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Cavity-confined Luminophores for Advanced Photonic Materials: A Training Action for Young Researchers

Final Report Summary - FINELUMEN (Cavity-confined Luminophores for Advanced Photonic Materials: A Training Action for Young Researchers)

FINELUMEN primarily targeted new luminescent materials in which organic or inorganic luminophores are encapsulated in carbon nanotubes (CNTs) and organic cavitands. The objective of this strategy is twofold: to preserve/improve the emission output of the guest thanks to chemical and physical protection and to provide the luminophores with the peculiar physical properties (e.g. electronic, mechanical) of the host. The project produced several tens of scientific papers in highly ranked journals and 2 invention disclosures, with wide-ranging technical implications. The consortium has developed new organic and inorganic emitters with high luminescence efficiency, particularly Cu(I) complexes that are extremely appealing as replacements of materials based on rare and costly metals of the platinum group. Several protocols for the preparation, oxidation, tip opening, and functionalization of CNT were optimized. A milestone result of the project is the establishment of a protocol for the insertion of a suitably selected neutral and hydrophobic complex of Eu(III) in the interior of multiwalled carbon nanotubes (MWCNTs). This unprecedented material, extensively characterized with state-of-the-art spectroscopic and microscopic techniques, largely retains the emission properties of the red-emitting luminophores and may open the route to a brand new type of organic/inorganic carbon-based luminophores. Along this line we have also validated a low-temperature methodology to fill single- and multiwalled carbon nanotubes with various organic chromophores and luminophores using supercritical carbon dioxide. Over the years we have also developed strategies to make CNTs easier to handle, disperse, and functionalize. To this end we have developed and standardized methods based on weak interactions that entail the formation of supramolecular copolymers that wrap around the carbon nanostructure via p-stacking and prompt extensive debundling. This approach was further extended to the use of photothermally responsive supramolecular polymers containing azobenzene units, which can trigger precipitation of CNT via light irradiation. Notably, also external functionalization of CNT with a suitably designed anionic Eu(III) complex has been accomplished via electrostatic interactions, opening the route to highly soluble and luminescent carbon nanotube materials. On the other hand, also carbon nanohorns (CNH) and fullerenes were functionalized to get novel luminescent and/or photoactive materials featuring charge separation. As far as the latter topic is concerned, double-walled CNTs have been tested in connection with porphyrins to make photoactive electron donor-acceptor materials for photovoltaic devices. Other key host structures investigated by FINELUMEN are cavitands based on tetraphosphonates which are excellent hosts for luminophores (Ln(III) complexes) and can be anchored to silicon surfaces. On the other hand, quinoxaline-based cavitands have been demonstrated to be excellent luminescent receptors for aromatic hydrocarbons.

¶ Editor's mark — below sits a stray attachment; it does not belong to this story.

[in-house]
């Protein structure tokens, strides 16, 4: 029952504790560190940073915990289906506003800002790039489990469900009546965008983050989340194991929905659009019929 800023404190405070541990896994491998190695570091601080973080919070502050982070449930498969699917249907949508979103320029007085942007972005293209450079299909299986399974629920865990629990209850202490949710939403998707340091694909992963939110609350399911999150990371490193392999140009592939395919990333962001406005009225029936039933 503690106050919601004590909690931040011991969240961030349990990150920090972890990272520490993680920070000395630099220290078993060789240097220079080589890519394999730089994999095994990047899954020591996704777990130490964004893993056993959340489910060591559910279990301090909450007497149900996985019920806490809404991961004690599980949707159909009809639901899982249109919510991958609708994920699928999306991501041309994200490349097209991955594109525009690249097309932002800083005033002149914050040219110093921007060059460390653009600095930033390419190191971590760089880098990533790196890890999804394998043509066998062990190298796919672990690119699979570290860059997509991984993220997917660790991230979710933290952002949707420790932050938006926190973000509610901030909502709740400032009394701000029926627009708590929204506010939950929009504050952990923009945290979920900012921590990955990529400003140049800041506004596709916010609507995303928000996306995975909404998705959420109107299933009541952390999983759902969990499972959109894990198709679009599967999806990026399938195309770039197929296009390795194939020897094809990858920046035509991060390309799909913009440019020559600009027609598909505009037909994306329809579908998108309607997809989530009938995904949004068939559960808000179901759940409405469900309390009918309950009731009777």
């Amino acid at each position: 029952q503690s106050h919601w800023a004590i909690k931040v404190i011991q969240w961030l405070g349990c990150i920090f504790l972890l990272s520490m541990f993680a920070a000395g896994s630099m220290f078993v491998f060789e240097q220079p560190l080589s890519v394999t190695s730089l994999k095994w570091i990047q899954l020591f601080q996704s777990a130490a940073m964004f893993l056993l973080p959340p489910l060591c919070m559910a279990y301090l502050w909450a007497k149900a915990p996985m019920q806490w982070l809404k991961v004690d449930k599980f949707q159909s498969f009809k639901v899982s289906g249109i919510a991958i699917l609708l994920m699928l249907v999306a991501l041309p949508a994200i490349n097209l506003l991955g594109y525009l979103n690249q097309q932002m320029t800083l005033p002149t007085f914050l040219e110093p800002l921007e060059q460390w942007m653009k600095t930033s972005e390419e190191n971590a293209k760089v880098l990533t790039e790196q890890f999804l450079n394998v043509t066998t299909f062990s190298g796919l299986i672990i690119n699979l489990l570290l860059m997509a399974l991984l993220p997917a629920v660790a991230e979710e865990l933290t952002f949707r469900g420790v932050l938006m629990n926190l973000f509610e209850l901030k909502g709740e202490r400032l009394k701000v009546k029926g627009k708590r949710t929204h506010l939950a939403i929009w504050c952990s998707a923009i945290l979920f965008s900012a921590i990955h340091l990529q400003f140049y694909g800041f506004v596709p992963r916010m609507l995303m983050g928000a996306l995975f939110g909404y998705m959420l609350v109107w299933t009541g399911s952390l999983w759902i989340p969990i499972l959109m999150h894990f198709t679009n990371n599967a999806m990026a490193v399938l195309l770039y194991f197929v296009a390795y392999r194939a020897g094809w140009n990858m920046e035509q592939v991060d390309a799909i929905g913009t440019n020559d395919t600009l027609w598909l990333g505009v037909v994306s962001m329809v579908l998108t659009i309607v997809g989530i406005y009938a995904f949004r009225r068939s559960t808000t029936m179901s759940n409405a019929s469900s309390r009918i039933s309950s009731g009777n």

Our project went beyond the initially stated targets and addressed not only the encapsulation of luminescent materials but also of magnetically active guests. In fact novel magnetic MWCNTs were prepared by filling their inner cavities with Fe(II) particles, which were further functionalized with an antibody that promotes binding to cancer cells selectively. The magnetic properties of the CNT scaffolds facilitate the separation of cancer cells from normal cells with remarkable applicative potential in cancer therapy. Additionally, arrays of aligned CNTs have been grown on surfaces by advanced physical techniques for manufacturing field emissive X-ray cathodes.
The relevant progress made in several fields of knowledge by FINELUMEN, as briefly summarized above, can be expolited in various applicative fields related to materials science, optoelectronic devices for lighting or solar energy conversion, photoactive liquid crystals, diagnostics, therapy, and environmental monitoring. Some of these possibilities have been demonstrated by the consortium as proof-of-principles.
Over 20 young researchers were trained by the FINELUMEN consortium through advanced research in the area of chemistry, physics, engineering, and biology. They have now gained a multidisciplinary background in several disciplines and had the infrequent opportunity to interact with both the academic and industrial sectors, also acquiring a wider portfolio of soft and transferable skills, e.g. in management, communication, intellectual property rights. The fruitful training experience matured within FINELUMEN makes them privileged candidates to get leading positions, both in academia and industry, in several fields of materials science, including preparation, characterization, technological implementation, and marketing.